MasterPages: Improved Version

MasterPages: Improved Version

Paul Wilson

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MasterPages is the most flexible and easiest to use of Page Template solutions, and since it was created by Microsoft it will likely someday be in ASP.NET itself. However, the original demo lacks designer support, suffers from poor performance, and is NamingContainer "happy", giving IDs like Container:_ctl0:Region:Control. This article demos an improved version of MasterPages that has designer support, better performance without the flexible but annoying NamingContainer "problem", and adds the ability to define a default content region and default template file.

Creating a Template

To create a MasterPages Template you start by creating an ASP.NET User Control and then add your common page layout that you intend all of your pages share. Then you mark any spots in the layout that will be defined in individual pages with a "ContentRegion" control, along with a unique ID to be matched later. You can include multiple ContentRegions, and you can add default content inside ContentRegions that will be used for pages that do not contain a matching ID. Note the Register directive and control syntax is automatic with drag-n-drop.
Listing 1: Creating a Template
<%@ Control %>
<%@ Register TagPrefix="Wilson" Assembly="WilsonMasterPages"
    Namespace="Wilson.MasterPages" %>
  <h1><wilson:contentregion id="MPHeader" runat="server">
    Page Header</wilson:contentregion></h1>
<form id="frmMain" method="post" runat="server">
  <wilson:contentregion id="MPContent" runat="server">
    Default Content</wilson:contentregion>
  <h2><wilson:contentregion id="MPFooter" runat="server">
    Page Footer</wilson:contentregion></h2>

Defining the Defaults

You can define two MasterPages default settings in your app's web.config file. The Wilson.MasterPages.TemplateFile app-setting is used to specify the default User Control that will be used for all MasterPages Templates when not specified. The Wilson.MasterPages.DefaultContent app-setting is used to specify the default ContentRegion ID so you can add its content directly to the MasterPage control. The concept of a default ContentRegion is not likely to be added by Microsoft, and its use is optional even here, but I personally find it a useful concept.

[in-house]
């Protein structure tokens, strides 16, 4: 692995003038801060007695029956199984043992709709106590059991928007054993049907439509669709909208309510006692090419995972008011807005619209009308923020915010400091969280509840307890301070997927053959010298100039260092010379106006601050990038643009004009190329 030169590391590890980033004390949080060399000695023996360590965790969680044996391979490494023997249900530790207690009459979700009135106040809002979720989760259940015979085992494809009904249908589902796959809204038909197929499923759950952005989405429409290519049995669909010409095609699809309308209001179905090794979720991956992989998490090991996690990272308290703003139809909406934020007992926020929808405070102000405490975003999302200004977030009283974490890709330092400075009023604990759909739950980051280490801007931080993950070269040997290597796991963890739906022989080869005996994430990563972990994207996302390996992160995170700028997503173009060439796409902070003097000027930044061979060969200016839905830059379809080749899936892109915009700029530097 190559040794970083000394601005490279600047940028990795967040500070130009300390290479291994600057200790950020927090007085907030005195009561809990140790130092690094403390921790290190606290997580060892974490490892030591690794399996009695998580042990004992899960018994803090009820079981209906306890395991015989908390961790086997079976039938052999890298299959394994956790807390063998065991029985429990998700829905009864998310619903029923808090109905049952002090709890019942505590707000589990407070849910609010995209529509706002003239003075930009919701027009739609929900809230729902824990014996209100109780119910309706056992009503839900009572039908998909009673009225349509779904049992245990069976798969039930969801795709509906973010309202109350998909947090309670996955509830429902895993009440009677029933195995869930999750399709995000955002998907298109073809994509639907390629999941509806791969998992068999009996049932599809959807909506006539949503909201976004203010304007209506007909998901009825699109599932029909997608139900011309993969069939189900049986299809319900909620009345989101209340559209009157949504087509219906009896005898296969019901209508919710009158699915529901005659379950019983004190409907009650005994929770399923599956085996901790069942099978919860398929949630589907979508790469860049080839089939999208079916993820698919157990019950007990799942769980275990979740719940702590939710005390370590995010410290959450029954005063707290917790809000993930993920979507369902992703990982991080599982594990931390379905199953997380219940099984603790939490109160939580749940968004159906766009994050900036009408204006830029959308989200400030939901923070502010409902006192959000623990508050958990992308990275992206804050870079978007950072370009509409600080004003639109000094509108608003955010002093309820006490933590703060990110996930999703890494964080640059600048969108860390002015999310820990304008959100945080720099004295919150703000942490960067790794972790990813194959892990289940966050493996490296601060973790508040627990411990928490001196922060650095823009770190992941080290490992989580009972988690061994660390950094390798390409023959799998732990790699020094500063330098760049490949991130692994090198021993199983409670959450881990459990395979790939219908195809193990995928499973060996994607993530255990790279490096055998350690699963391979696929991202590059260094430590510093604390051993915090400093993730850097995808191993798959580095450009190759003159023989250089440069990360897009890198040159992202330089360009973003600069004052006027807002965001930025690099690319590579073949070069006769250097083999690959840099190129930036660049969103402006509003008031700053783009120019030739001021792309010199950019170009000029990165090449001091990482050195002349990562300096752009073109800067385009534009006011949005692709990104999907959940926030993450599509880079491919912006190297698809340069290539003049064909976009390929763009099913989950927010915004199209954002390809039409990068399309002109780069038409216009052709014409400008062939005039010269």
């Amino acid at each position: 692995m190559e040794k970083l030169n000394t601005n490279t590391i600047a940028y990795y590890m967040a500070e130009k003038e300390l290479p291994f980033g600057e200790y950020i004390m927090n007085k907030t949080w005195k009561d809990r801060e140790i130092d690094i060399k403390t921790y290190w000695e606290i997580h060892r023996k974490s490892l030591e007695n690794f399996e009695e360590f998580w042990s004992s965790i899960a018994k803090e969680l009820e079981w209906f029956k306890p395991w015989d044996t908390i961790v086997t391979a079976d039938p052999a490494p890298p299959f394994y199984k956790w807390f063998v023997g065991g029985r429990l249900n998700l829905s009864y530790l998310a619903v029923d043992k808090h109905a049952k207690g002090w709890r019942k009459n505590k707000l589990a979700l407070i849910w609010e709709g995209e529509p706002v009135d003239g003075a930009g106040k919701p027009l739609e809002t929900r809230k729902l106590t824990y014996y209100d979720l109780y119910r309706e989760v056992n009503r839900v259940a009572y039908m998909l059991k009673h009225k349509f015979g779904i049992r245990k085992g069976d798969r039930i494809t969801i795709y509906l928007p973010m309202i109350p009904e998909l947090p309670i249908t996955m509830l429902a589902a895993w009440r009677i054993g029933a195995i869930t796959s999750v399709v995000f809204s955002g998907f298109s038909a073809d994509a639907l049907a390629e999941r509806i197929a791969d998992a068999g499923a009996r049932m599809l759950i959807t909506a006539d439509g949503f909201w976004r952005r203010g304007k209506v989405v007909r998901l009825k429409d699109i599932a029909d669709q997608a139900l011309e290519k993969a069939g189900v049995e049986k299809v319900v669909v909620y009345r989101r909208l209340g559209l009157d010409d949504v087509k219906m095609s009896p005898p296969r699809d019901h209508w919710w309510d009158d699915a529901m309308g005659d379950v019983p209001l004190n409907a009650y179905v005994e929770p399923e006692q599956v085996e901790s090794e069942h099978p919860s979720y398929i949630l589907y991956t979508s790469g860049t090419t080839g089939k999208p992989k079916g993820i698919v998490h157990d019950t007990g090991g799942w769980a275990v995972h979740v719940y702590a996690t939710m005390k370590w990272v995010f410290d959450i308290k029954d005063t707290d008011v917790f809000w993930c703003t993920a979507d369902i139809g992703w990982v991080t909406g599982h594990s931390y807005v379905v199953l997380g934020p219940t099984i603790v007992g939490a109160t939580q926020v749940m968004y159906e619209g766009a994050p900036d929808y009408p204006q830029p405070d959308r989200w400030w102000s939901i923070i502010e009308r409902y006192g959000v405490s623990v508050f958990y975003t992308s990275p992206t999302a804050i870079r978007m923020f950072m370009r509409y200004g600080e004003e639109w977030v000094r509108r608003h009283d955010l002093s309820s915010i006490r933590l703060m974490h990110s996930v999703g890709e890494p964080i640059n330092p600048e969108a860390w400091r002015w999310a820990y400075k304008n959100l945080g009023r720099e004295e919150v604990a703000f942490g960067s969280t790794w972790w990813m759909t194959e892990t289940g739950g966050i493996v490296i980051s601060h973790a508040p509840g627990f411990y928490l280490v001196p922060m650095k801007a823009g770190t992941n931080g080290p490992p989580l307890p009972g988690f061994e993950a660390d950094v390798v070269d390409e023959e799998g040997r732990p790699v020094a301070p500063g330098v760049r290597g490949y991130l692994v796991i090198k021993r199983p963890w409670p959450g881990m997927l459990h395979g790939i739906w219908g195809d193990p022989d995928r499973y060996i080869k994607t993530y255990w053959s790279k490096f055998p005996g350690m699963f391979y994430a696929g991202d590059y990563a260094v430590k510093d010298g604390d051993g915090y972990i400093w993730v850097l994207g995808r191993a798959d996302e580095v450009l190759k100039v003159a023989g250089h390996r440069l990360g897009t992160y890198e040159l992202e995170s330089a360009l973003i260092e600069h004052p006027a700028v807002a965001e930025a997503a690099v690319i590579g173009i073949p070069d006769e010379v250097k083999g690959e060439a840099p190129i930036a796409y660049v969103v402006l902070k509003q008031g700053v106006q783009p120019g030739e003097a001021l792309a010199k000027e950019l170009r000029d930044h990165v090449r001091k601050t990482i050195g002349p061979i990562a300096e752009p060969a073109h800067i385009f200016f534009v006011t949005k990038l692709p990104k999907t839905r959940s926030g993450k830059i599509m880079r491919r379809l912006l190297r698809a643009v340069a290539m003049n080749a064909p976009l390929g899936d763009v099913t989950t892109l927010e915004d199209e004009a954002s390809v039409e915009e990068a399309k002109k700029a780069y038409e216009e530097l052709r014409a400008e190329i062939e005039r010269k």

Listing 2: Defining the Defaults
<?xml version="1.0" encoding="utf-8" ?>
    <add key="Wilson.MasterPages.TemplateFile" value="~/Template.ascx" />
    <add key="Wilson.MasterPages.DefaultContent" value="MPContent" />
    <!-- Normal web.config settings go here -->

Using the Template

To use the MasterPage Template you start by creating an empty ASP.NET Page, stripping out all the standard content that the wizard automatically adds. Then you add a "MasterPage" control, possibly with a TemplateFile attribute. Next, directly add the content of the default ContentRegion to the MasterPage. Finally, add other "ContentRegion" controls to the MasterPage, being careful to match up their IDs with the IDs that were specified in the Template itself, skipping any ContentRegions that you prefer to accept their default content.
Listing 3: Using the Template
<%@ Page %>
<%@ Register TagPrefix="Wilson" Assembly="WilsonMasterPages"
    Namespace="Wilson.MasterPages" %>
<wilson:masterpage runat="server" masterpagefile="Template.ascx">
  <wilson:contentregion id="MPHeader" runat="server">
    Sample Page</wilson:contentregion>
  Real Content for the Default ContentRegion

Source Code Notes

The original MasterPages demo had both ContentContainer and Region controls inherit from PlaceHolder and INamingContainer, with Content inheriting Panel. However, PlaceHolders are not intended for designer support, only run-time, so my MasterPage inherits from HtmlContainerControl, with a ReadWrite Designer. I combined the Content and Region controls into a single ContentRegion control, which inherits from Panel, and I added a "WhiteSmoke" background color to it. I also removed the begin and end "div" tags and the INamingContainer interface.


This custom version of Microsoft's MasterPages demo Page Templating controls now has design-time support and performs faster, and adds a few default settings. There is still no "visual" inheritance; that requires built-in support in VS.NET. It should be noted that the removal of the NamingContainers is making it faster and avoiding the annoying hierarchical control names, but this comes at a loss of some flexibility -- no guaranteed unique names and no repeating templates. Finally see my website for a demo of making the templates user-selectable as well.

Author Bio

Paul Wilson is a software architect in Atlanta, currently with a medical device company. He specializes in Microsoft technologies, including .NET, C#, ASP, SQL, COM+, and VB. His WilsonWebForm Control allows Multiple Forms and Non-PostBack Forms in ASP.NET. He is a Microsoft MVP in ASP.NET and is also recognized as an ASPFriend's ASPAce/ASPElite. He is a moderator on Microsoft's ASP.NET Forums, as well as one of the top posters. He is certified in .NET (MCAD), as well as also holding the MCSD, MCDBA, and MCSE. Please visit his website,, or email him at

posted @ 2004-02-17 20:41  dudu  阅读(1670)  评论(0编辑  收藏  举报